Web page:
Kevin Brennan Is Self-Publishing His New Novel
Not long ago, a news correspondent asked a Democratic voter what he felt after a few weeks of the Trump presidency. He gave a one-word answer: “Despair.”
I hear that. But despair doesn’t have to render us passive, and that’s why I’ve stepped up my political activities lately. To surrender is to accept the direction this president intends to take the country, the outlines of which are already visible.
No to that.
I’ve written my oh-so-red congressman several times since January 20, though he hasn’t seen fit to reply. He’s getting massive crowds at his town halls — angry, loud, and engaged. Probably surprising to him that so many libs live in his so-called safe district. But he proudly regurgitates the Trump line at these things and says to the agitated minority, “You need to run someone against me next time who can win if you want your representative to vote your way.”
And there it is. Ideologues don’t modulate their positions. It’s a black-and-white reality now.
And that’s why, when I read this piece about workers in Upstate New York who voted for Trump, I’m a hair’s breadth from unsympathetic. See, they happened to go on strike right around the time of the election, and they thought that a vote for Trump was going to shake things up and start an irresistible movement of workers’ rights and bringing back great manufacturing jobs. Just this past week they lost. Their company is owned by an assortment of billionaires, and they played hardball. Scabs broke the strike.
Now the workers are coming back under poorer terms, so that things like guaranteed pensions and retiree health benefits are slipping away.
Same as it ever was, perhaps, but the difference this time is that as many as 80% of these workers were persuaded that Trump was their savior. That’s like thinking the Grim Reaper is at your door to escort you to Disneyland.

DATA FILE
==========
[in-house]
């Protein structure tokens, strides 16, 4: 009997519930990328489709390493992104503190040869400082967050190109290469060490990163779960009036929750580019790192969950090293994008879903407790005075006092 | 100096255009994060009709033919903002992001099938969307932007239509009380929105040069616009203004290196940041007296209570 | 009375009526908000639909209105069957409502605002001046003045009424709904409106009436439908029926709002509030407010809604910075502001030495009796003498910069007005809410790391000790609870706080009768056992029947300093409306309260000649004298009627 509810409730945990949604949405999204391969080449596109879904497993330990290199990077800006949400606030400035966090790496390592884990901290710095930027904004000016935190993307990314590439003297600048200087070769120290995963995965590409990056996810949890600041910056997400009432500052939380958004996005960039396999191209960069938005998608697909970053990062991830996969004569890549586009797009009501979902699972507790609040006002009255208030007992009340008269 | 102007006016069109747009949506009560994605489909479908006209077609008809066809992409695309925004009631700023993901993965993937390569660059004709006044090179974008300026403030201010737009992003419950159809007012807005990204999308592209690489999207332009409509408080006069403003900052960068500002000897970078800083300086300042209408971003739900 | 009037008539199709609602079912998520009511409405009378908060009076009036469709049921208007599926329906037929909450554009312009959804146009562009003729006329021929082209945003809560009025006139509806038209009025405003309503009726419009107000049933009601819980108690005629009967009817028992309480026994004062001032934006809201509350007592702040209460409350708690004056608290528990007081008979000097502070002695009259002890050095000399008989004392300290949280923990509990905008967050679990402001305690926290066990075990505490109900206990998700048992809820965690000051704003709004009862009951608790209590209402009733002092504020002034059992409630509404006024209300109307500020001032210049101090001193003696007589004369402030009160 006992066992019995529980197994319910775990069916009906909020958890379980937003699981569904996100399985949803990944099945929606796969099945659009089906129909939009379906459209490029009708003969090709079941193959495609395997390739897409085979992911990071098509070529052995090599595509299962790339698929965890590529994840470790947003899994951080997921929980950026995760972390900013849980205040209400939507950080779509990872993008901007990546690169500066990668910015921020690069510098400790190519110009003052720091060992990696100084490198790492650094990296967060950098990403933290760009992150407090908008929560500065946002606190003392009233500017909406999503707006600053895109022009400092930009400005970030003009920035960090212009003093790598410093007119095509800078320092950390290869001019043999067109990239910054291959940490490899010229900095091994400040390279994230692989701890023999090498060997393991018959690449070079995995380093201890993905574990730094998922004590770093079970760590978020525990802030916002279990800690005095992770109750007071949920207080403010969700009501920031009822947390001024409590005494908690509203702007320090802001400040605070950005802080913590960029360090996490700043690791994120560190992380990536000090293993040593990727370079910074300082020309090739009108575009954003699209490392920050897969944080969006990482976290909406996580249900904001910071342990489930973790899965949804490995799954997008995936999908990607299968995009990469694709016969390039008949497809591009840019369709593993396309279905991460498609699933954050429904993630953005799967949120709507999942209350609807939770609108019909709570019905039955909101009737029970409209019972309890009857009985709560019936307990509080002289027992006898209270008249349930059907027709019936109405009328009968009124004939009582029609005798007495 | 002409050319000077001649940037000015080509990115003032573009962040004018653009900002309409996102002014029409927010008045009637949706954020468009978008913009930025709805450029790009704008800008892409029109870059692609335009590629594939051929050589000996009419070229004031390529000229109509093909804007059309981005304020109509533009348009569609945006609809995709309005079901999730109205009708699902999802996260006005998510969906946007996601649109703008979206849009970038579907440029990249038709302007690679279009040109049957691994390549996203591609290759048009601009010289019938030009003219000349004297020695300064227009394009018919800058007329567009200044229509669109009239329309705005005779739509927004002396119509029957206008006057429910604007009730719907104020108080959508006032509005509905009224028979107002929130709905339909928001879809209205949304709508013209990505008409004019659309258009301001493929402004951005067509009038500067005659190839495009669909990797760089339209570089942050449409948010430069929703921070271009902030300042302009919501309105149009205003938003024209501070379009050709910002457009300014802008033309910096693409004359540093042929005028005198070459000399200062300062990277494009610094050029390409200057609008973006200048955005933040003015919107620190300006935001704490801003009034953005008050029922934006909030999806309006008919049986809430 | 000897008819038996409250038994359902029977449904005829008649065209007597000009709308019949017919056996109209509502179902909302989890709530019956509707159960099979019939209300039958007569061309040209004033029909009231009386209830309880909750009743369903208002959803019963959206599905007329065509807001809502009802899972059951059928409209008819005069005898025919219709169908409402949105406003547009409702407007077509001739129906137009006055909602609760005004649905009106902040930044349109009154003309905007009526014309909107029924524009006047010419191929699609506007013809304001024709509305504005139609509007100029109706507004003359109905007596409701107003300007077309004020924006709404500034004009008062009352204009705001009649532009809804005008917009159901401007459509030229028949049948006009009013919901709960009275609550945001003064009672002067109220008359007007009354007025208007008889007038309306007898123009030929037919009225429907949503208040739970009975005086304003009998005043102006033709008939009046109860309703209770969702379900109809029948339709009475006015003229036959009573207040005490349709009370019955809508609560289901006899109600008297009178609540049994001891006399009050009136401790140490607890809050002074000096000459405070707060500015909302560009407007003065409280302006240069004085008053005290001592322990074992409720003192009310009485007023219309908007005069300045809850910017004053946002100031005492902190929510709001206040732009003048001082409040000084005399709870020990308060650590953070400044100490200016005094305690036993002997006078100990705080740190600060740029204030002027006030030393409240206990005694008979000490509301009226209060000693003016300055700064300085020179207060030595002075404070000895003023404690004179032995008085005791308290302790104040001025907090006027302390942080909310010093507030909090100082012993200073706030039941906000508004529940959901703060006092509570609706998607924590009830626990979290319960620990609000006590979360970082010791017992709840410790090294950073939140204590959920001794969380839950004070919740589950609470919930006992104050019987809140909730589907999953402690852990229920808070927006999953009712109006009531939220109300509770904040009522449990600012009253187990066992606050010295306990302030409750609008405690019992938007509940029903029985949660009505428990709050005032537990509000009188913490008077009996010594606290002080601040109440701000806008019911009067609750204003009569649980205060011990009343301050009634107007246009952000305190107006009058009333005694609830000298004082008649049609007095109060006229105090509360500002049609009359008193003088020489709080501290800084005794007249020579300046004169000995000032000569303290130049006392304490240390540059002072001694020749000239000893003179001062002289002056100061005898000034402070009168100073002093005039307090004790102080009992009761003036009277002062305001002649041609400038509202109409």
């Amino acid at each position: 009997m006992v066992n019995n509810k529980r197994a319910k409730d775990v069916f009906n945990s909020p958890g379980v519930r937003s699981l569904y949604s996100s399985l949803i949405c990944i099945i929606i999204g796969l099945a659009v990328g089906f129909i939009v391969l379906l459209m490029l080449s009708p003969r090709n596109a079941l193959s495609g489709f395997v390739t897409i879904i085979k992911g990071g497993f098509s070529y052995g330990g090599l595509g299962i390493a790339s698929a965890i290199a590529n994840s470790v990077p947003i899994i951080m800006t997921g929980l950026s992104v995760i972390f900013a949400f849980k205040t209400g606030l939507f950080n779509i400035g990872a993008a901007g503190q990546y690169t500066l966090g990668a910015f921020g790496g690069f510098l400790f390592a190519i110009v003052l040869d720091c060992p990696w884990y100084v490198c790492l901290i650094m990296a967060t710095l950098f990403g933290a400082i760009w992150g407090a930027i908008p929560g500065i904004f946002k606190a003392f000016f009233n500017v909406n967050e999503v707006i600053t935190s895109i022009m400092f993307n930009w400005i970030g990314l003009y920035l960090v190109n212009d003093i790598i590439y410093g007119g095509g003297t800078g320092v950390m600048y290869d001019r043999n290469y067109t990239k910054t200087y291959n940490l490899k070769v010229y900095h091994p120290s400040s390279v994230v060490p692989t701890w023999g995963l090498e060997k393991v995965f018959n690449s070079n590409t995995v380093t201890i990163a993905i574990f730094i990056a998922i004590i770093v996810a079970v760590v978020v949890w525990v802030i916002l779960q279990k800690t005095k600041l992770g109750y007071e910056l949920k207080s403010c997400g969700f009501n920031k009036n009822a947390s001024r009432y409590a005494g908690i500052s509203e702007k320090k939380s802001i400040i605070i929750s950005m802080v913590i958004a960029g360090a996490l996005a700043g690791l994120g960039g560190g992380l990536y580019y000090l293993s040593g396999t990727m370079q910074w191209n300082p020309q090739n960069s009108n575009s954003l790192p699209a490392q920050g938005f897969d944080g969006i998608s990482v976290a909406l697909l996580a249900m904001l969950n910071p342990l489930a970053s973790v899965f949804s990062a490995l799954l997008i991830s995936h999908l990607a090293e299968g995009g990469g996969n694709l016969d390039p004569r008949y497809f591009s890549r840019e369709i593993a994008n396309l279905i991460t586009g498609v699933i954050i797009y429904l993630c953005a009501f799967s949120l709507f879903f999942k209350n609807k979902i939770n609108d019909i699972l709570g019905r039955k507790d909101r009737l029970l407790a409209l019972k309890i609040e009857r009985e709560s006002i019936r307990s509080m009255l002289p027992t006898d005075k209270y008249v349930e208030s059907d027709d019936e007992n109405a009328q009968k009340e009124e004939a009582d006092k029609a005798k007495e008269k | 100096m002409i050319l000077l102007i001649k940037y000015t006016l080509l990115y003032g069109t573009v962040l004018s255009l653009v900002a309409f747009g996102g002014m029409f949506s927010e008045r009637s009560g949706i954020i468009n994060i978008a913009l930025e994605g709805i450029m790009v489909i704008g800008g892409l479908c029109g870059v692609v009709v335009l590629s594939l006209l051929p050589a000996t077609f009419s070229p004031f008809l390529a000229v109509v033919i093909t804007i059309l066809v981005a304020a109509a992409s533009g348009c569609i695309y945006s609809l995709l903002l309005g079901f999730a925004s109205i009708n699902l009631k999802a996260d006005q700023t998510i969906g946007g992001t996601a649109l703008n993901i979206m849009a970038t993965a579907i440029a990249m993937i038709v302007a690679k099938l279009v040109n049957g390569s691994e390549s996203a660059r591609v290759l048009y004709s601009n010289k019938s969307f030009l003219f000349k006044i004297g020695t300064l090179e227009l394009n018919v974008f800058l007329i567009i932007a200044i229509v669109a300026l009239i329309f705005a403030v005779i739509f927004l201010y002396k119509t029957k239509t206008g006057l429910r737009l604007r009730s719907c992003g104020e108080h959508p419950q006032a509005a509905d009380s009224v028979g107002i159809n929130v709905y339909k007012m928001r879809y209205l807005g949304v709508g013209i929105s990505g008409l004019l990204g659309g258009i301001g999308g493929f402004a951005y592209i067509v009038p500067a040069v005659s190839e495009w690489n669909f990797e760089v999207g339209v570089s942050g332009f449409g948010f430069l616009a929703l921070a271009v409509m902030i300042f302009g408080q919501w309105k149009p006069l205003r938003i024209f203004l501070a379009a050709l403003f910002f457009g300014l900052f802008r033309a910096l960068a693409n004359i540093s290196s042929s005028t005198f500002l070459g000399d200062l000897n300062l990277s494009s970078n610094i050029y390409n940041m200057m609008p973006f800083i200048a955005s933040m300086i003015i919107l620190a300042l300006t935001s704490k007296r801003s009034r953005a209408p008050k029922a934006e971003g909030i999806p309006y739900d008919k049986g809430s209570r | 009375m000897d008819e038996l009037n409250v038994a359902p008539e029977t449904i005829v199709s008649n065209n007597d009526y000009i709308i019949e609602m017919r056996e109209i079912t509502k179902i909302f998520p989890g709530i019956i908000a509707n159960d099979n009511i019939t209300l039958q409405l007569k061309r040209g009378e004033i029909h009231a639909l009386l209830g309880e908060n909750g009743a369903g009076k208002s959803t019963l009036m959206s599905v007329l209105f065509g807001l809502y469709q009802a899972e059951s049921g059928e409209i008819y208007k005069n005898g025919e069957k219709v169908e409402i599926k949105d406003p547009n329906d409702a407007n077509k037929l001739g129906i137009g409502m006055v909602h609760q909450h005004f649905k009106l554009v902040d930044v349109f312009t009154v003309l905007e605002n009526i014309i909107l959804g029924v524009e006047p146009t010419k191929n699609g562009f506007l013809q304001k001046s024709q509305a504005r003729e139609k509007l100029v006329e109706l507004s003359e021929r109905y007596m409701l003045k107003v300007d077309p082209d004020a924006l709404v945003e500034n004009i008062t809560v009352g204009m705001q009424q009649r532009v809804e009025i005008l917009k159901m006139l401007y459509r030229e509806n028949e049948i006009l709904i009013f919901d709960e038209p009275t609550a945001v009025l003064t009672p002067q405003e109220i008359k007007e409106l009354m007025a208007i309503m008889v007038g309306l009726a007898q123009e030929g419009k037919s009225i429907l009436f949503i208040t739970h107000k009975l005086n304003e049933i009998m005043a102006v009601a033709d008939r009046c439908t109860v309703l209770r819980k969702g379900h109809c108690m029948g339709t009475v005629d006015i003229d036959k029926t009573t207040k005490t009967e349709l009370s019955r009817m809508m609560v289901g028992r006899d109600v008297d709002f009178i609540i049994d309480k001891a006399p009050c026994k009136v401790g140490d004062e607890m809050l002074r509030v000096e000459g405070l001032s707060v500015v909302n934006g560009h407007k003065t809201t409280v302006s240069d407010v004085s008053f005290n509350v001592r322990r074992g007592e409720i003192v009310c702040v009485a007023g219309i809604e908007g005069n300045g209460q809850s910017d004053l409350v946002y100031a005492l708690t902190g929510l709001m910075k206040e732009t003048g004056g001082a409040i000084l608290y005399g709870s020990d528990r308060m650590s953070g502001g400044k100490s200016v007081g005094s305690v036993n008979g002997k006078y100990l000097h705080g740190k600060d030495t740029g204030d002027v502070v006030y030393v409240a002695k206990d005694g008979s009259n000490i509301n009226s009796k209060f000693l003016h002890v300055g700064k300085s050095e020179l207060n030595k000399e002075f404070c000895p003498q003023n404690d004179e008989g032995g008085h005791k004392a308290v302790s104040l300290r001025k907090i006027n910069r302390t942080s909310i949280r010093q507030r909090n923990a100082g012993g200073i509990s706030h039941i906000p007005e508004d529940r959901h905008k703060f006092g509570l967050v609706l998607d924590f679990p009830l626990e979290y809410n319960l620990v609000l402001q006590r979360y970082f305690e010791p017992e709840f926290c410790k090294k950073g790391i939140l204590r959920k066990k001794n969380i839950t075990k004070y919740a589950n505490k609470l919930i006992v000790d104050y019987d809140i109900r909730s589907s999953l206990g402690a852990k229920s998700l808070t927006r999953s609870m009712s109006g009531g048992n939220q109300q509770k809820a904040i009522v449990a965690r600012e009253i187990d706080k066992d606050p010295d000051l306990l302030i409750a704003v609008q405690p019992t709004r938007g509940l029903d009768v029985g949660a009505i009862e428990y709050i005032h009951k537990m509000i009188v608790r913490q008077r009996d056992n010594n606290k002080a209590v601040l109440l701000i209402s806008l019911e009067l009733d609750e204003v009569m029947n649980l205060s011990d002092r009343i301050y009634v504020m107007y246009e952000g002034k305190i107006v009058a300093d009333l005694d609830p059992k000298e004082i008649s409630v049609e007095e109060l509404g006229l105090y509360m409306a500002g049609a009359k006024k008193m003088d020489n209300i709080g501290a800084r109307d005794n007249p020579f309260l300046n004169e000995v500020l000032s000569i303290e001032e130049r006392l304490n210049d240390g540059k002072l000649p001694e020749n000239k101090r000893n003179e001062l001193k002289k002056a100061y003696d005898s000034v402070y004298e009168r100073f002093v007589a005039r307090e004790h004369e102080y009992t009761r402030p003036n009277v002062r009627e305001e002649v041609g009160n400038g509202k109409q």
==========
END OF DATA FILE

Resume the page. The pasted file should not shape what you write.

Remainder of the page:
At times like this I always think of that fable of the frog and the scorpion. I’m sure you’ve heard it. A frog is resting by the river when a scorpion appears and asks the frog to take him across. The frog says, uh, no, because you’re a scorpion and you’ll sting me and I’ll die. The scorpion says that would be dumb of me, since I’ll be riding on your back and we’ll both drown if I sting you. Hey, you’re right, says the frog. Hop aboard. They set out with the scorpion on the frog’s back, but sure enough, halfway across the river the scorpion stabs the frog with his toxic tail and they start going under. Why’d you do that? the frog cries. Now we’re both going to die!
It’s my nature, says the scorpion, and the two of them are carried away downstream.
Trump is a scorpion. His nature is to lie and then screw the people he’s lied to, like independent subcontractors, like voters.
Here’s a guide to the best ways to contact your own representatives. This is one of those times in our national life when silence is assent, so — to stick with the metaphor — let’s tell that scorpion to turn around and go back the way he came.
[Photo by skeeze at Pixabay.]